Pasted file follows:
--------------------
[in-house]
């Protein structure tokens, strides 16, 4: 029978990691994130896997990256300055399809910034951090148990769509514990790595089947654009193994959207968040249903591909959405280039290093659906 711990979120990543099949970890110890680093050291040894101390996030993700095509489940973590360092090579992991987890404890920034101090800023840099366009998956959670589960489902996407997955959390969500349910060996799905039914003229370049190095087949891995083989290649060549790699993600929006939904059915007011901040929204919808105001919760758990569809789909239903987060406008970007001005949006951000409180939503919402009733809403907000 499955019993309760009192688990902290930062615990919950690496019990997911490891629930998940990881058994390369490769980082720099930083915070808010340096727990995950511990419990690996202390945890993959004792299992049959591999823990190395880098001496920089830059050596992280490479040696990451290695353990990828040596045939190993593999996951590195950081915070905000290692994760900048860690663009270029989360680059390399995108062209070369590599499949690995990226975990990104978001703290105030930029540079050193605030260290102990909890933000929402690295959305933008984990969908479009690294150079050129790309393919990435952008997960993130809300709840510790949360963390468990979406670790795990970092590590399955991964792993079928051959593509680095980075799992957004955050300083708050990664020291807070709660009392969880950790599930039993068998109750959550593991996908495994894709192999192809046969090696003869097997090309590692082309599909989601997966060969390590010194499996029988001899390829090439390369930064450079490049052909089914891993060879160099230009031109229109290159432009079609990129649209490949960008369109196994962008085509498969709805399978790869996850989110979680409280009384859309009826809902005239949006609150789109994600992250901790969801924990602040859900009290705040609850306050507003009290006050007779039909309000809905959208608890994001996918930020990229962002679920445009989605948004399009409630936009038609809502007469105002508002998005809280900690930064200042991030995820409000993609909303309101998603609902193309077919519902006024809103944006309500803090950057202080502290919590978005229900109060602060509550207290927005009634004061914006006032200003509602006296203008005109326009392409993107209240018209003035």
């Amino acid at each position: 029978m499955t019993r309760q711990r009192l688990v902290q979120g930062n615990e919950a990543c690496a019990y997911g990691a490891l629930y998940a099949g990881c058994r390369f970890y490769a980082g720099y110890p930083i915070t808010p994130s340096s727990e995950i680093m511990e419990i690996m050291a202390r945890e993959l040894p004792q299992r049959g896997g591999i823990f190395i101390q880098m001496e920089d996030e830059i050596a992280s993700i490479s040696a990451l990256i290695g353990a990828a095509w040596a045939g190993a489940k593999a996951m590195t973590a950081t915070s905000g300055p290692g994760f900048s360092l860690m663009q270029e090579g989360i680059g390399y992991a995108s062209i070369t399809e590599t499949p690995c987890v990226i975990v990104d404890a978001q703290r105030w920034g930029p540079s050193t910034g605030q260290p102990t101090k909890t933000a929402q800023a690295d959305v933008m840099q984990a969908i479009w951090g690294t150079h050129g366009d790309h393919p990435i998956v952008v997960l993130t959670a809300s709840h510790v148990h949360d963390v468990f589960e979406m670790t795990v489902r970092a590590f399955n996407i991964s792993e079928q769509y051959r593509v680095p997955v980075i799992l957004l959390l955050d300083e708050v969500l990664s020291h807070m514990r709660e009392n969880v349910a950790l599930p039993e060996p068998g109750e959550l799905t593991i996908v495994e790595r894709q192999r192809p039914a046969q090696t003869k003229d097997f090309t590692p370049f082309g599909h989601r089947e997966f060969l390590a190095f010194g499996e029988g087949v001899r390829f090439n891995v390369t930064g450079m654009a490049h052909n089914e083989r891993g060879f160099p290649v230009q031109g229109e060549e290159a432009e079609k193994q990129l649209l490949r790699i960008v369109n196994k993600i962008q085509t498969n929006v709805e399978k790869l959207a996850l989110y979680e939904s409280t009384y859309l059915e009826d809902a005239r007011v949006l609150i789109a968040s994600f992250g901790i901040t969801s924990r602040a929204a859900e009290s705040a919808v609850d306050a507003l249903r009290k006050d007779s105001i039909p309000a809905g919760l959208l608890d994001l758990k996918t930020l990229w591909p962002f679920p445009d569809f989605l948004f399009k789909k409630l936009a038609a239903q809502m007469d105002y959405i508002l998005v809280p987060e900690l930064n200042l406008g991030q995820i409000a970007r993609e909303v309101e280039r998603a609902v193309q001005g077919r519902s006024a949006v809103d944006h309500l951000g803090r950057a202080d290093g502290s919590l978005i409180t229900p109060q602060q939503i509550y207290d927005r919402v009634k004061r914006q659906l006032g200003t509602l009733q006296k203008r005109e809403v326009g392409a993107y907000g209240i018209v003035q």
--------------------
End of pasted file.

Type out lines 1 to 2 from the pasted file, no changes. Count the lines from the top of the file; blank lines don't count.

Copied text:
[in-house]
């Protein structure tokens, strides 16, 4: 029978990691994130896997990256300055399809910034951090148990769509514990790595089947654009193994959207968040249903591909959405280039290093659906 711990979120990543099949970890110890680093050291040894101390996030993700095509489940973590360092090579992991987890404890920034101090800023840099366009998956959670589960489902996407997955959390969500349910060996799905039914003229370049190095087949891995083989290649060549790699993600929006939904059915007011901040929204919808105001919760758990569809789909239903987060406008970007001005949006951000409180939503919402009733809403907000 499955019993309760009192688990902290930062615990919950690496019990997911490891629930998940990881058994390369490769980082720099930083915070808010340096727990995950511990419990690996202390945890993959004792299992049959591999823990190395880098001496920089830059050596992280490479040696990451290695353990990828040596045939190993593999996951590195950081915070905000290692994760900048860690663009270029989360680059390399995108062209070369590599499949690995990226975990990104978001703290105030930029540079050193605030260290102990909890933000929402690295959305933008984990969908479009690294150079050129790309393919990435952008997960993130809300709840510790949360963390468990979406670790795990970092590590399955991964792993079928051959593509680095980075799992957004955050300083708050990664020291807070709660009392969880950790599930039993068998109750959550593991996908495994894709192999192809046969090696003869097997090309590692082309599909989601997966060969390590010194499996029988001899390829090439390369930064450079490049052909089914891993060879160099230009031109229109290159432009079609990129649209490949960008369109196994962008085509498969709805399978790869996850989110979680409280009384859309009826809902005239949006609150789109994600992250901790969801924990602040859900009290705040609850306050507003009290006050007779039909309000809905959208608890994001996918930020990229962002679920445009989605948004399009409630936009038609809502007469105002508002998005809280900690930064200042991030995820409000993609909303309101998603609902193309077919519902006024809103944006309500803090950057202080502290919590978005229900109060602060509550207290927005009634004061914006006032200003509602006296203008005109326009392409993107209240018209003035």